A River Called Titas was restored in 2010 by the Cineteca di Bologna /L’Immagine Ritrovata laboratory, in association with the Ritwik Memorial Trust, the National Film Archive of India, and The Film Foundation’s World Cinema Project. Additional film elements provided by the Bundesarchiv-Filmarchiv. Restoration funded by Doha Film Institute.
Winner of the prestigious Golden Bear at the 1964 Berlin International Film Festival, Metin Erksan’s wallop of a melodrama follows the machinations of an unrepentantly selfish tobacco farmer who builds a dam to prevent water from flowing downhill to his neighbors’ crops. Alongside this tale of soul-devouring competition is one of overheated desire, as a love triangle develops between the farmer, his more decent brother, and the beautiful villager the latter takes as his bride. A benchmark of Turkish cinema, this is a visceral, innovatively shot and vibrantly acted depiction of the horrors of greed.
Dry Summer was restored in 2008 by the Cineteca di Bologna/L’Immagine Ritrovata laboratory, in association with The Film Foundation’s World Cinema Project, Ulvi Dogan, and Fatih Akim. Additional elements provided by the Friedrich Wilhelm Murnau Stiftung. Restoration funded by Armani, Cariter, Qatar Airways, and Qatar Museum Authority.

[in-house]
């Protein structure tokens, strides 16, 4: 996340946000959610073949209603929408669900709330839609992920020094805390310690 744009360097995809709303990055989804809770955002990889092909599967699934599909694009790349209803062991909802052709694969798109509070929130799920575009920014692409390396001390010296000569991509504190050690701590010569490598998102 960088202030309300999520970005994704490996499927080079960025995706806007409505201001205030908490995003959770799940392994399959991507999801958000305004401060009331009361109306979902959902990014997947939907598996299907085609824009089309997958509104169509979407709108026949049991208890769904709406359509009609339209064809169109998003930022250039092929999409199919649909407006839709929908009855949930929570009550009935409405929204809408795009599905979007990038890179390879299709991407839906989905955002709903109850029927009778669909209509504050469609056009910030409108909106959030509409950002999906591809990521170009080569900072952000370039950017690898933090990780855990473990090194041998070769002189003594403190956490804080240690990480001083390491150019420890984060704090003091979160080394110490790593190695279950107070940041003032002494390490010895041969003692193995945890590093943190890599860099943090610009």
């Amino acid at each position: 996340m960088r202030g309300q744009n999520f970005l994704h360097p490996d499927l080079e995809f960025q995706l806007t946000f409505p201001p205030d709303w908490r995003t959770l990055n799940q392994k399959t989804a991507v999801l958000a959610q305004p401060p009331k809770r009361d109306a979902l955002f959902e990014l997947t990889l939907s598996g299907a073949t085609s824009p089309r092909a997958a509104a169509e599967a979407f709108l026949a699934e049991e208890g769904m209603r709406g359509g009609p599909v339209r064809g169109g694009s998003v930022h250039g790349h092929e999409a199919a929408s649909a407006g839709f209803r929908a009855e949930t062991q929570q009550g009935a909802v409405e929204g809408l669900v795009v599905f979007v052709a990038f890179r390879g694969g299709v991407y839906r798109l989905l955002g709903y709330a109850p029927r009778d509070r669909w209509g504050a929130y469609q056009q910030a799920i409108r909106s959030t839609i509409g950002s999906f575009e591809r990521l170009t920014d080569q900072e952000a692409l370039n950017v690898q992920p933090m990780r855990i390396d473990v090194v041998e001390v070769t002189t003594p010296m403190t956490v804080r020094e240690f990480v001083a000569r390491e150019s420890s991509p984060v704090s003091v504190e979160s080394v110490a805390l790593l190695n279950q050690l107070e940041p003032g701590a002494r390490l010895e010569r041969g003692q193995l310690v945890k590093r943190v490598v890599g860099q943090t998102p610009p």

The beloved Moroccan band Nass El Ghiwane is the dynamic subject of this captivating musical documentary. Storytellers through song, with connections to political theater, the band became an international sensation (Western music critics have often referred to them as “the Rolling Stones of North Africa”) thanks to their political lyrics and sublime, fully acoustic sound, which draws on the Moroccan trance music tradition. Both a concert movie and a free-form audiovisual experiment, Ahmed El Maânouni’s Trances is cinematic poetry.
Trances was restored in 2007 by the Cineteca di Bologna/L’Immagine Ritrovata laboratory, in association with The Film Foundation’s World Cinema Project, Ahmed El-Maanouni, and Izza Genini. Restoration funded by Armani, Cartier, Qatar Airways, and Qatar Museum Authority.
A torrent of sexual obsession, revenge, and betrayal is unleashed under one roof in this venomous melodrama from South Korean master Kim Ki-young. Immensely popular in its home country when it was released, The Housemaid is the thrilling, at times jaw-dropping story of the devastating effect an unstable housemaid has on the domestic cocoon of a bourgeois, morally dubious music teacher, his devoted wife, and their precocious young children. Grim and taut yet perched on the border of the absurd, Kim’s film is an engrossing tale of class warfare and familial disintegration that has been hugely influential on the new generation of South Korean filmmakers.
The Housemaid was restored in 2008 by the Korean Film Archive (KOFA), in association with The Film Foundation’s World Cinema Project and HFR-Digital Film laboratory. Additional restoration funded by Armani, Cartier, Qatar Airways, and Qatar Museum Authority.